Stephanie Sorady is a Licensed Clinical Social Worker in Santa Monica, CA specializing in anxiety, ADHD, trauma, and self-esteem. In sessions, she regularly utilizes mindfulness practices and Eye Movement Desensitization and Reprocessing (EMDR) to help clients heal from trauma and improve negative beliefs they may have about themselves. Stephanie is committed to fostering a non-judgemental and collaborative therapy space where clients of all backgrounds can make progress toward their personal, professional, and relational goals.
We asked Stephanie more about her work with clients and her guiding philosophies on therapy.
Stephanie’s background and personal life
How did you decide to become a therapist?
Growing up I and other close family members experienced mental health issues, but we didn't have access to care or even the language to understand what was going on. I was first introduced to mental health concepts my senior year of high school during a psychology elective course. Learning that I was not alone in my experiences was deeply validating. I became passionate about the field.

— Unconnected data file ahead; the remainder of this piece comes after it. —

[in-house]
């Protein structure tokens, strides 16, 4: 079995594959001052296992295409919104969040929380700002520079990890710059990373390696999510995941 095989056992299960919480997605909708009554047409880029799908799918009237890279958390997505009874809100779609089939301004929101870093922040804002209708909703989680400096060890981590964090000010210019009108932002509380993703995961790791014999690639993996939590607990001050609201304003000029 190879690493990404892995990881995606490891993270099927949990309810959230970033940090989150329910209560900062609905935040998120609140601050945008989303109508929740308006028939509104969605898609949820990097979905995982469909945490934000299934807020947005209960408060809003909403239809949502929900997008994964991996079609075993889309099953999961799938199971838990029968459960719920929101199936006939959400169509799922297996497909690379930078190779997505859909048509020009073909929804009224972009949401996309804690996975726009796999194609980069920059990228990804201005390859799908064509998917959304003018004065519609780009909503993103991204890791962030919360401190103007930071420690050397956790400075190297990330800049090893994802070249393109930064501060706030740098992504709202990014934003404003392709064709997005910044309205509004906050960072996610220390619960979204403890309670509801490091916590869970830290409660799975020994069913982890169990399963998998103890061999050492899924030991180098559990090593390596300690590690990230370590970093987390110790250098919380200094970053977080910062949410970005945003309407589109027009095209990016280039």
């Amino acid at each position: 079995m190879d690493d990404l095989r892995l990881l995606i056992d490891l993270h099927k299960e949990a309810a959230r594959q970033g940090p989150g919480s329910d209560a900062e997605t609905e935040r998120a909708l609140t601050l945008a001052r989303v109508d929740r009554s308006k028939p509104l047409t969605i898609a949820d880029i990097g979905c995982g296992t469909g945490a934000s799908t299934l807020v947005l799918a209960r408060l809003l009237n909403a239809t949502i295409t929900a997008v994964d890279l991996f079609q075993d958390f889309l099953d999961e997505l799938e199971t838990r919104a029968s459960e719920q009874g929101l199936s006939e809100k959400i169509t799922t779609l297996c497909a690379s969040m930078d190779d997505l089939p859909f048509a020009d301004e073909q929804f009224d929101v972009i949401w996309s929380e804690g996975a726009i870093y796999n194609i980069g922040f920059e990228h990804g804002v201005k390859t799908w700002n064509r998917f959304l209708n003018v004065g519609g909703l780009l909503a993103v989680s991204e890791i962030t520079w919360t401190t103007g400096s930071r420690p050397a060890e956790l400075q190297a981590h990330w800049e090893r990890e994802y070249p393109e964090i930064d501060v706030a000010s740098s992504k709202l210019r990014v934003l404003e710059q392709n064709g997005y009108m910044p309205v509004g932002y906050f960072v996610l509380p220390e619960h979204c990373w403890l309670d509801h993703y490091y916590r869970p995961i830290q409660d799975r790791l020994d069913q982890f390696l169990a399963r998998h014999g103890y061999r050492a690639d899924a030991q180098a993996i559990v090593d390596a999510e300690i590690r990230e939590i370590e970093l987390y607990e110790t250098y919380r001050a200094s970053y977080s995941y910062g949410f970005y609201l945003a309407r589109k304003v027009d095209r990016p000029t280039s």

Years later, I pursued a Masters in Social Work degree because I wanted a holistic and justice oriented background. Social work has shown me that people are not broken, but the systems we exist in often are. In essence it's my own experiences with anxiety, depression, and trauma that have motivated me to learn how to best support others navigating the same things.
What was your previous work before going into private practice?
Before working in private practice I was fortunate enough to work at my local VA hospital. There I was able to support veterans through a variety of challenges and unsurprisingly I learned a lot from my clients.